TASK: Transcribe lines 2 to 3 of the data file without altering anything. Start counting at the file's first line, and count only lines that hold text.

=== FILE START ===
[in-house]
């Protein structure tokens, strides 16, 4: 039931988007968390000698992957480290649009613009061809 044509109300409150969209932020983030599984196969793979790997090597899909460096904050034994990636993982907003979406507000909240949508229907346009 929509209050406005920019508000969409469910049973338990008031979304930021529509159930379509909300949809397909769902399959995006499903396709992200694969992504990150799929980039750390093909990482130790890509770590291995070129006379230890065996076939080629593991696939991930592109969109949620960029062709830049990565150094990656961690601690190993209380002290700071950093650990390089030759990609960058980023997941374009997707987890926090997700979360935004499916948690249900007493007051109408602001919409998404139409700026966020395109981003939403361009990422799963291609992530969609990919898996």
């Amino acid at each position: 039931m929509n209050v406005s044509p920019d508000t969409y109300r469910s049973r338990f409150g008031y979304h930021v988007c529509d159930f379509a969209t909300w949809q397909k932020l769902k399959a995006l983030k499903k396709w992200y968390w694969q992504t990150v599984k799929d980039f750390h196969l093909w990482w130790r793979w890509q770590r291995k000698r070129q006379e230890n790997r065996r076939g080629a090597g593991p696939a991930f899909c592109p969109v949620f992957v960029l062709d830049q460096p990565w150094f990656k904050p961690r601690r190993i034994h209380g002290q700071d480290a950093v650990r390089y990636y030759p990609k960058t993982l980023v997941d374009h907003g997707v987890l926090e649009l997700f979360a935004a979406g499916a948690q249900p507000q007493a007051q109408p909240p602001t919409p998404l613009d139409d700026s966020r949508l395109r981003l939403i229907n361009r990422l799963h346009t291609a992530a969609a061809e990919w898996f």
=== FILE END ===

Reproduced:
């Protein structure tokens, strides 16, 4: 039931988007968390000698992957480290649009613009061809 044509109300409150969209932020983030599984196969793979790997090597899909460096904050034994990636993982907003979406507000909240949508229907346009 929509209050406005920019508000969409469910049973338990008031979304930021529509159930379509909300949809397909769902399959995006499903396709992200694969992504990150799929980039750390093909990482130790890509770590291995070129006379230890065996076939080629593991696939991930592109969109949620960029062709830049990565150094990656961690601690190993209380002290700071950093650990390089030759990609960058980023997941374009997707987890926090997700979360935004499916948690249900007493007051109408602001919409998404139409700026966020395109981003939403361009990422799963291609992530969609990919898996």
């Amino acid at each position: 039931m929509n209050v406005s044509p920019d508000t969409y109300r469910s049973r338990f409150g008031y979304h930021v988007c529509d159930f379509a969209t909300w949809q397909k932020l769902k399959a995006l983030k499903k396709w992200y968390w694969q992504t990150v599984k799929d980039f750390h196969l093909w990482w130790r793979w890509q770590r291995k000698r070129q006379e230890n790997r065996r076939g080629a090597g593991p696939a991930f899909c592109p969109v949620f992957v960029l062709d830049q460096p990565w150094f990656k904050p961690r601690r190993i034994h209380g002290q700071d480290a950093v650990r390089y990636y030759p990609k960058t993982l980023v997941d374009h907003g997707v987890l926090e649009l997700f979360a935004a979406g499916a948690q249900p507000q007493a007051q109408p909240p602001t919409p998404l613009d139409d700026s966020r949508l395109r981003l939403i229907n361009r990422l799963h346009t291609a992530a969609a061809e990919w898996f």